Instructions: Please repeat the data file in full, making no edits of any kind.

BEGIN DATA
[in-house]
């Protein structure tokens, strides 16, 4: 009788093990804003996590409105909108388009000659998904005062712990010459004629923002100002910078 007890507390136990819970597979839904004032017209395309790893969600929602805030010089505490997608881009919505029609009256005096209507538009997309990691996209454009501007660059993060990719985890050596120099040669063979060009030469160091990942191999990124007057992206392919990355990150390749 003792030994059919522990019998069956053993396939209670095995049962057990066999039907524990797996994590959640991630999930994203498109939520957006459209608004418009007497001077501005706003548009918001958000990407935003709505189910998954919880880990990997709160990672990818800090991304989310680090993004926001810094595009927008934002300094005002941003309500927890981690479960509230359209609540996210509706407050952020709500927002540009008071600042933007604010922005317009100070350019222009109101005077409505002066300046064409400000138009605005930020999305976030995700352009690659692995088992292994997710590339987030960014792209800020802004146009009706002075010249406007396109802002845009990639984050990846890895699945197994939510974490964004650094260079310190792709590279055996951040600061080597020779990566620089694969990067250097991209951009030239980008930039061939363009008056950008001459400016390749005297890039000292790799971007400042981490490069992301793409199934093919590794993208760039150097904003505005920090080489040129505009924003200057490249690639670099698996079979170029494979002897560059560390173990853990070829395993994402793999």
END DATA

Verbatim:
[in-house]
């Protein structure tokens, strides 16, 4: 009788093990804003996590409105909108388009000659998904005062712990010459004629923002100002910078 007890507390136990819970597979839904004032017209395309790893969600929602805030010089505490997608881009919505029609009256005096209507538009997309990691996209454009501007660059993060990719985890050596120099040669063979060009030469160091990942191999990124007057992206392919990355990150390749 003792030994059919522990019998069956053993396939209670095995049962057990066999039907524990797996994590959640991630999930994203498109939520957006459209608004418009007497001077501005706003548009918001958000990407935003709505189910998954919880880990990997709160990672990818800090991304989310680090993004926001810094595009927008934002300094005002941003309500927890981690479960509230359209609540996210509706407050952020709500927002540009008071600042933007604010922005317009100070350019222009109101005077409505002066300046064409400000138009605005930020999305976030995700352009690659692995088992292994997710590339987030960014792209800020802004146009009706002075010249406007396109802002845009990639984050990846890895699945197994939510974490964004650094260079310190792709590279055996951040600061080597020779990566620089694969990067250097991209951009030239980008930039061939363009008056950008001459400016390749005297890039000292790799971007400042981490490069992301793409199934093919590794993208760039150097904003505005920090080489040129505009924003200057490249690639670099698996079979170029494979002897560059560390173990853990070829395993994402793999």